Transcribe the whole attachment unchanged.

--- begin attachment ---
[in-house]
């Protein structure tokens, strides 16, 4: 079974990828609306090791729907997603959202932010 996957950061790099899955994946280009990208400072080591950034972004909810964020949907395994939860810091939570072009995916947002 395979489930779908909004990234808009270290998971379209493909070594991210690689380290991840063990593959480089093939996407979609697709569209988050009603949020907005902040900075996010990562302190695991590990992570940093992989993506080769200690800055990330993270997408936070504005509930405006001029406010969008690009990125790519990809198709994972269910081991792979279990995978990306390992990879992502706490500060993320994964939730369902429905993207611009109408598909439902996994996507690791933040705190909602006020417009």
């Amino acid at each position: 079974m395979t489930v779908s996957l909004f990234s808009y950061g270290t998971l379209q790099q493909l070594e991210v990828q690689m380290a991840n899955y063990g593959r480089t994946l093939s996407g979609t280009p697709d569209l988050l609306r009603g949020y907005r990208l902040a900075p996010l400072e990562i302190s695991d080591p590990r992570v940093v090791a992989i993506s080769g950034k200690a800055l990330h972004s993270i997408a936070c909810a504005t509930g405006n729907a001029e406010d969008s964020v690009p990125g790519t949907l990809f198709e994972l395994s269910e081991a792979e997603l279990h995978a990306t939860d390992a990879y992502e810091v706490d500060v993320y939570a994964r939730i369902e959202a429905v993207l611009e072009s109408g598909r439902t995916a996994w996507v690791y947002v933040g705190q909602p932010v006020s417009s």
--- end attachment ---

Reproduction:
[in-house]
């Protein structure tokens, strides 16, 4: 079974990828609306090791729907997603959202932010 996957950061790099899955994946280009990208400072080591950034972004909810964020949907395994939860810091939570072009995916947002 395979489930779908909004990234808009270290998971379209493909070594991210690689380290991840063990593959480089093939996407979609697709569209988050009603949020907005902040900075996010990562302190695991590990992570940093992989993506080769200690800055990330993270997408936070504005509930405006001029406010969008690009990125790519990809198709994972269910081991792979279990995978990306390992990879992502706490500060993320994964939730369902429905993207611009109408598909439902996994996507690791933040705190909602006020417009």
């Amino acid at each position: 079974m395979t489930v779908s996957l909004f990234s808009y950061g270290t998971l379209q790099q493909l070594e991210v990828q690689m380290a991840n899955y063990g593959r480089t994946l093939s996407g979609t280009p697709d569209l988050l609306r009603g949020y907005r990208l902040a900075p996010l400072e990562i302190s695991d080591p590990r992570v940093v090791a992989i993506s080769g950034k200690a800055l990330h972004s993270i997408a936070c909810a504005t509930g405006n729907a001029e406010d969008s964020v690009p990125g790519t949907l990809f198709e994972l395994s269910e081991a792979e997603l279990h995978a990306t939860d390992a990879y992502e810091v706490d500060v993320y939570a994964r939730i369902e959202a429905v993207l611009e072009s109408g598909r439902t995916a996994w996507v690791y947002v933040g705190q909602p932010v006020s417009s």